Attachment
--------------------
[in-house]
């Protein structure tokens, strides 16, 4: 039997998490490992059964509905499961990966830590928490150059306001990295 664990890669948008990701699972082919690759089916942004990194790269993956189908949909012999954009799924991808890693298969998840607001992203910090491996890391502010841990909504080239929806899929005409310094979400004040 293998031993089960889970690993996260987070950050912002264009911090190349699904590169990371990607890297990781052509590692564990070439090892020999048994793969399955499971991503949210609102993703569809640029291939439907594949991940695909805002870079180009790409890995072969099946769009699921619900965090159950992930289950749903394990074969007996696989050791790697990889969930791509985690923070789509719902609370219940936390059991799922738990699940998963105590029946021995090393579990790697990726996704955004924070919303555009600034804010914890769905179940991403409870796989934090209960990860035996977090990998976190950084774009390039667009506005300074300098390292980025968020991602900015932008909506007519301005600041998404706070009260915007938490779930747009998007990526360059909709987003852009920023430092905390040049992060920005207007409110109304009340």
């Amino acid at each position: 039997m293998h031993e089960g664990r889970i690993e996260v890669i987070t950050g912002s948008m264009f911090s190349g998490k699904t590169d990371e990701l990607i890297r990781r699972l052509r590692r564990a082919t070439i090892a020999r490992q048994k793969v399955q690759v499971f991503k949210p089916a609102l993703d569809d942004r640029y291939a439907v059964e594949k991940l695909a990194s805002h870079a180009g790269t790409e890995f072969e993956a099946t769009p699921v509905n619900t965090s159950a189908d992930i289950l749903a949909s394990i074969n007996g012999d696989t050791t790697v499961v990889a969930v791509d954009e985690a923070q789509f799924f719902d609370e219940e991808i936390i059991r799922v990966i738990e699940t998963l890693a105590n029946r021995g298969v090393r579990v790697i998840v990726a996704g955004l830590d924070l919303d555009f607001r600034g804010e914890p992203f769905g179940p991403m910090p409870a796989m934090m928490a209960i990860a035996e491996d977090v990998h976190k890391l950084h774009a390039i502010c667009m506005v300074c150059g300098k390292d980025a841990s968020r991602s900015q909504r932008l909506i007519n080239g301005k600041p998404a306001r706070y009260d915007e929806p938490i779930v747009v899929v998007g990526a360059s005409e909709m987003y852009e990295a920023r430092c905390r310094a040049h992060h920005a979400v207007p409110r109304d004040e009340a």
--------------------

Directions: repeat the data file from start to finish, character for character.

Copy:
[in-house]
């Protein structure tokens, strides 16, 4: 039997998490490992059964509905499961990966830590928490150059306001990295 664990890669948008990701699972082919690759089916942004990194790269993956189908949909012999954009799924991808890693298969998840607001992203910090491996890391502010841990909504080239929806899929005409310094979400004040 293998031993089960889970690993996260987070950050912002264009911090190349699904590169990371990607890297990781052509590692564990070439090892020999048994793969399955499971991503949210609102993703569809640029291939439907594949991940695909805002870079180009790409890995072969099946769009699921619900965090159950992930289950749903394990074969007996696989050791790697990889969930791509985690923070789509719902609370219940936390059991799922738990699940998963105590029946021995090393579990790697990726996704955004924070919303555009600034804010914890769905179940991403409870796989934090209960990860035996977090990998976190950084774009390039667009506005300074300098390292980025968020991602900015932008909506007519301005600041998404706070009260915007938490779930747009998007990526360059909709987003852009920023430092905390040049992060920005207007409110109304009340």
């Amino acid at each position: 039997m293998h031993e089960g664990r889970i690993e996260v890669i987070t950050g912002s948008m264009f911090s190349g998490k699904t590169d990371e990701l990607i890297r990781r699972l052509r590692r564990a082919t070439i090892a020999r490992q048994k793969v399955q690759v499971f991503k949210p089916a609102l993703d569809d942004r640029y291939a439907v059964e594949k991940l695909a990194s805002h870079a180009g790269t790409e890995f072969e993956a099946t769009p699921v509905n619900t965090s159950a189908d992930i289950l749903a949909s394990i074969n007996g012999d696989t050791t790697v499961v990889a969930v791509d954009e985690a923070q789509f799924f719902d609370e219940e991808i936390i059991r799922v990966i738990e699940t998963l890693a105590n029946r021995g298969v090393r579990v790697i998840v990726a996704g955004l830590d924070l919303d555009f607001r600034g804010e914890p992203f769905g179940p991403m910090p409870a796989m934090m928490a209960i990860a035996e491996d977090v990998h976190k890391l950084h774009a390039i502010c667009m506005v300074c150059g300098k390292d980025a841990s968020r991602s900015q909504r932008l909506i007519n080239g301005k600041p998404a306001r706070y009260d915007e929806p938490i779930v747009v899929v998007g990526a360059s005409e909709m987003y852009e990295a920023r430092c905390r310094a040049h992060h920005a979400v207007p409110r109304d004040e009340a």